Alcohol consumption fell sharply in Adelaide at the height of coronavirus lockdown measures in April, analysis has revealed.

Researchers from the University of South Australia have published results from wastewater testing which showed daily consumption fell to about 698 standard drinks each day for every 1000 people.

This compared to about 1047 drinks each day during February this year.

Biological chemist Bradley Simpson said the results showed that South Australians were very good at lockdown and followed the rules diligently.

“As a consequence, the study results showed a clear decline in drinking across weekdays and a real flattening of the usual weekend spike in consumption,” he said.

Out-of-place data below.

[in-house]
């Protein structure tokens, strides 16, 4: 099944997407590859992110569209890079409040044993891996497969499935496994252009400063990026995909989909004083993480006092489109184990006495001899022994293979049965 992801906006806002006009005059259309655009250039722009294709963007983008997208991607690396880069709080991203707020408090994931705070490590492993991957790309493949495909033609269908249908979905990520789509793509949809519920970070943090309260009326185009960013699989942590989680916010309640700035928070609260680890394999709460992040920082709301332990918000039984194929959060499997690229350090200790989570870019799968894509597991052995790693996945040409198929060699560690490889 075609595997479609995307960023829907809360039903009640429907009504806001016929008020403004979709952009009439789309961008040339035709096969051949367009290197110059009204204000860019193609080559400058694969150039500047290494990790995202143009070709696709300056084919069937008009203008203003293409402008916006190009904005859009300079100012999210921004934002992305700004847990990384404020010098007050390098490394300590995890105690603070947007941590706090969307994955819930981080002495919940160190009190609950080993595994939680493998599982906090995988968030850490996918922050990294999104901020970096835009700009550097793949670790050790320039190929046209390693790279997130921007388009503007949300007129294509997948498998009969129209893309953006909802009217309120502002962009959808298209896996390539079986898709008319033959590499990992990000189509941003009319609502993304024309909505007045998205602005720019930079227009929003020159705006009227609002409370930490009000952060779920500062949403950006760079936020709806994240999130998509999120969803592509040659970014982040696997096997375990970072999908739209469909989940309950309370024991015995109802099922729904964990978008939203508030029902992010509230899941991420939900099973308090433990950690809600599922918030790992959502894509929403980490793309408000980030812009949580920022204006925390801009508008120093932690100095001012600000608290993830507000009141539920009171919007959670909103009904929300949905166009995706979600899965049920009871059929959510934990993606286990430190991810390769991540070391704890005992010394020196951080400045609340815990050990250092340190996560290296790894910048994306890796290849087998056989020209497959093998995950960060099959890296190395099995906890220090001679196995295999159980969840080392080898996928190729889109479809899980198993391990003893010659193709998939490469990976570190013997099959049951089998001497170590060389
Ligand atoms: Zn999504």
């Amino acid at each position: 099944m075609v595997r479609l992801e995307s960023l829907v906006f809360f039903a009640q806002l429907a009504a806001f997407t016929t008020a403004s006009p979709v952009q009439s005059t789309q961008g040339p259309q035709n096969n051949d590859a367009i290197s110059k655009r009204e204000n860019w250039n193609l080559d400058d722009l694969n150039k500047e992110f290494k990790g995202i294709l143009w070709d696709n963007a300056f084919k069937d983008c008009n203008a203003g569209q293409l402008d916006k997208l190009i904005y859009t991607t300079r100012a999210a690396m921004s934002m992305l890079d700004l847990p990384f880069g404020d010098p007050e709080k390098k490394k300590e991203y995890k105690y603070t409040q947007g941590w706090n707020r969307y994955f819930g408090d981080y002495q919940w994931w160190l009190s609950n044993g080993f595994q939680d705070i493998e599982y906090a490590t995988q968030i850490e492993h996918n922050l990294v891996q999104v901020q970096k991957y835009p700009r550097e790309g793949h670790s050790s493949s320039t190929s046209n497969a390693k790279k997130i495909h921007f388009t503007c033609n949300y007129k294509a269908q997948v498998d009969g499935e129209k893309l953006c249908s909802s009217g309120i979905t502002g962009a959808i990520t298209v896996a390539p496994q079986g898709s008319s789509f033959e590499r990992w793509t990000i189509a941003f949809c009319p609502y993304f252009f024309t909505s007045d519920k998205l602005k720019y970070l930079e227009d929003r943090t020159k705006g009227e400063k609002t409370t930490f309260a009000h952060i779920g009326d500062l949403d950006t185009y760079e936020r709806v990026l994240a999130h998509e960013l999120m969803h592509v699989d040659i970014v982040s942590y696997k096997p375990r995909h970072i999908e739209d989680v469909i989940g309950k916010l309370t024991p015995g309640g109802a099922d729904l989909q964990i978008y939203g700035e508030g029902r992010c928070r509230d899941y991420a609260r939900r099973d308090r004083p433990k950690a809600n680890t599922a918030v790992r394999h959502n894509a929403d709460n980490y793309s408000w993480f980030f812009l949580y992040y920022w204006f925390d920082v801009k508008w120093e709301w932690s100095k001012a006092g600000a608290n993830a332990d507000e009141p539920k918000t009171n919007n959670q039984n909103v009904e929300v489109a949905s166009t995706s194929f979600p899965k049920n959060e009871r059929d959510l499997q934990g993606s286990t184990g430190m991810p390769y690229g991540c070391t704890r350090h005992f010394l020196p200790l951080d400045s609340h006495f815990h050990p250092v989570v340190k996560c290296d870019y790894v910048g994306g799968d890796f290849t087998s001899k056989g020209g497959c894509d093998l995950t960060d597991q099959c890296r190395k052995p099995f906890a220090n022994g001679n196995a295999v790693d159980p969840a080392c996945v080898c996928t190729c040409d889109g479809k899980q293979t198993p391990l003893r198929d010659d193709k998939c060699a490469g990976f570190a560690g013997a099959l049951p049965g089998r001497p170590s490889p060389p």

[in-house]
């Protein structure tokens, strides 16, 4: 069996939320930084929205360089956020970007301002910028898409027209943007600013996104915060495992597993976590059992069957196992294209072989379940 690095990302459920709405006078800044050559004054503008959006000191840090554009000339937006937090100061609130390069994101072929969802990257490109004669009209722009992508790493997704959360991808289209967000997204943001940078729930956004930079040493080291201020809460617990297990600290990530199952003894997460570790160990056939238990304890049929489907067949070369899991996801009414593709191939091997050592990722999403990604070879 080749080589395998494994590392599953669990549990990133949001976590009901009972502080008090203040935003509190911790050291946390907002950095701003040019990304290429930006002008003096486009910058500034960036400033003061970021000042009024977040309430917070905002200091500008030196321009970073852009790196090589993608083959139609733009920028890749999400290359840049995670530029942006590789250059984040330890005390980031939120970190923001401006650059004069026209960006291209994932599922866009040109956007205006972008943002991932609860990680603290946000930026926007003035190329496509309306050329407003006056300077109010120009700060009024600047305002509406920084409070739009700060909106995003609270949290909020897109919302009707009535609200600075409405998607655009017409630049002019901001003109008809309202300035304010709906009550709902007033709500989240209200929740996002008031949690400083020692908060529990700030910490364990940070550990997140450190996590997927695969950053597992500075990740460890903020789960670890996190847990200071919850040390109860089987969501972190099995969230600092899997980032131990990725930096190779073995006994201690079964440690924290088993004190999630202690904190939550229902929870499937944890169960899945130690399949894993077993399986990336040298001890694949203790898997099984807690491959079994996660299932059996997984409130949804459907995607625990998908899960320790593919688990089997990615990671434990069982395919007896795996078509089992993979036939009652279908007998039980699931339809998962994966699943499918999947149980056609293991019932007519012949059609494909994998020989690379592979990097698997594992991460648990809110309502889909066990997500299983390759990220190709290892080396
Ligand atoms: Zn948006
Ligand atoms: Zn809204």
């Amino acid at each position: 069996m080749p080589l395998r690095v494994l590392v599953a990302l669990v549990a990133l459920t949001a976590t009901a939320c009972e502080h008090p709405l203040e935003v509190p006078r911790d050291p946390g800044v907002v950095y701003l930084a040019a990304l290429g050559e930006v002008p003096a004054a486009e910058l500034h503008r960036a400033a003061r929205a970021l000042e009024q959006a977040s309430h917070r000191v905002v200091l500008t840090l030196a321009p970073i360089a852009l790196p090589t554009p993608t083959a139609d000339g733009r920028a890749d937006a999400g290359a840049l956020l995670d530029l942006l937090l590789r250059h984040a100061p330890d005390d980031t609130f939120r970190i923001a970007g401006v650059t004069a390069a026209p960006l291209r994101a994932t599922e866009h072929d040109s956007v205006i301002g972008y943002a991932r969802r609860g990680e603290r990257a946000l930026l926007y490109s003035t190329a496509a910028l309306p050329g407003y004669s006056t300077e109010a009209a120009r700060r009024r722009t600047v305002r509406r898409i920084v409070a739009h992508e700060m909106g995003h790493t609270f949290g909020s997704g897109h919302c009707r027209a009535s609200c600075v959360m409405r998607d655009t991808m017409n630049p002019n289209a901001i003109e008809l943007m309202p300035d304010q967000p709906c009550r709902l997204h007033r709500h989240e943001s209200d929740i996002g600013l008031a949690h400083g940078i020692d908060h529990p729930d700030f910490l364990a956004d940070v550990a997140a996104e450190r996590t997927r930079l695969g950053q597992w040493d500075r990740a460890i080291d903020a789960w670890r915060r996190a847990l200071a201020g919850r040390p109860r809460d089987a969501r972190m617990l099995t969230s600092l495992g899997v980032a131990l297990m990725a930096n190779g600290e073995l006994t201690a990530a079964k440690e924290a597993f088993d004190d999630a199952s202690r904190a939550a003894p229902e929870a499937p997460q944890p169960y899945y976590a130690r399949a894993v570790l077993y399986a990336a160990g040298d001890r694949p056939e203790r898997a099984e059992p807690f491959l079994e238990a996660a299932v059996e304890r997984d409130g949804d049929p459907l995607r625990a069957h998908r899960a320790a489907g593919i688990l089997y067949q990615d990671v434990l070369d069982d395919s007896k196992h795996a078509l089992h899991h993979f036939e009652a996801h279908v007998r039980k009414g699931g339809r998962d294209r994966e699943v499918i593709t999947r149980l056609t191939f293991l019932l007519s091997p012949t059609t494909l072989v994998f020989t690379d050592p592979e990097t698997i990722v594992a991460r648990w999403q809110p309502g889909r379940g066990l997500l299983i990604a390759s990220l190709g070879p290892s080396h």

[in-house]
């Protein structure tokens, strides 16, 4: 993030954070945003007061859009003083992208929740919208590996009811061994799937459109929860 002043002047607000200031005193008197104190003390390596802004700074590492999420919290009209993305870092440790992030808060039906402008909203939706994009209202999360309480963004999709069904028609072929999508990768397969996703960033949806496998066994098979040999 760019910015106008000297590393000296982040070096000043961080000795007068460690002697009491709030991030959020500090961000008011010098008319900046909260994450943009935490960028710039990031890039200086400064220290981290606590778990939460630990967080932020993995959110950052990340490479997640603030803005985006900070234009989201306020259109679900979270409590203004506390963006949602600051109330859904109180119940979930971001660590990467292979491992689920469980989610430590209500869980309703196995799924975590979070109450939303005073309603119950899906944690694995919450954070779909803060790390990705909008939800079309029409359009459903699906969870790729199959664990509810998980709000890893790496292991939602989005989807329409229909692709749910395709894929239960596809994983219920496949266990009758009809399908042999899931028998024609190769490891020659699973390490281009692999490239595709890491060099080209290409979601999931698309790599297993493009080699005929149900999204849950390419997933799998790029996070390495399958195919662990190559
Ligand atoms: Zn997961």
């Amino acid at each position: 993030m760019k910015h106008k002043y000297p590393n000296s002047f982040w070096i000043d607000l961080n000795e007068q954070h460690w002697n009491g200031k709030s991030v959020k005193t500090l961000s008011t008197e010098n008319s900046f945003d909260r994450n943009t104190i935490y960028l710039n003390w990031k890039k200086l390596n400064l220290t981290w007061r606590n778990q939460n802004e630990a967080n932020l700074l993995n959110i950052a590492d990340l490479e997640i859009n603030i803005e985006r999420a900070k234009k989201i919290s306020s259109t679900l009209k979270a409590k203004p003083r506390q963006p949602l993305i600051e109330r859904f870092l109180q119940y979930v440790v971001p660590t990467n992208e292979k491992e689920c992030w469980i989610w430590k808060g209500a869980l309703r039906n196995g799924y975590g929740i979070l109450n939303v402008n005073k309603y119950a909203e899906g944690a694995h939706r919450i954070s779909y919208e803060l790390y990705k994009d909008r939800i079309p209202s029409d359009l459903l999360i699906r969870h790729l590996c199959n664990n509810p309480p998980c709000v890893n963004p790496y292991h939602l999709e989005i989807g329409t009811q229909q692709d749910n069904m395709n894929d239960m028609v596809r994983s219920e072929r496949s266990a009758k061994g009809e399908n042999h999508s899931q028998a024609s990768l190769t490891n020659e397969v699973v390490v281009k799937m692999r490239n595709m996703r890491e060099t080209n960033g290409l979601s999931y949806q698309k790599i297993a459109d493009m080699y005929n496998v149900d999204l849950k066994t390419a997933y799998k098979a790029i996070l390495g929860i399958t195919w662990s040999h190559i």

“When all the regular drinking venues were closed – pubs, clubs, bars – the drop off in drinking was dramatic.”

As part of an ongoing analysis of the alcohol metabolite ethyl sulphate in Adelaide wastewater, the university’s research team has been collecting seven-day wastewater samples every two months since 2016.


The SA study sampled wastewater catchments representing 1.1 million South Australians or about 75 per cent of the state’s population over seven days.

Dr Simpson said the results went against national surveys which asked people how much alcohol they bought and consumed during lockdown which tended to show an increase in drinking.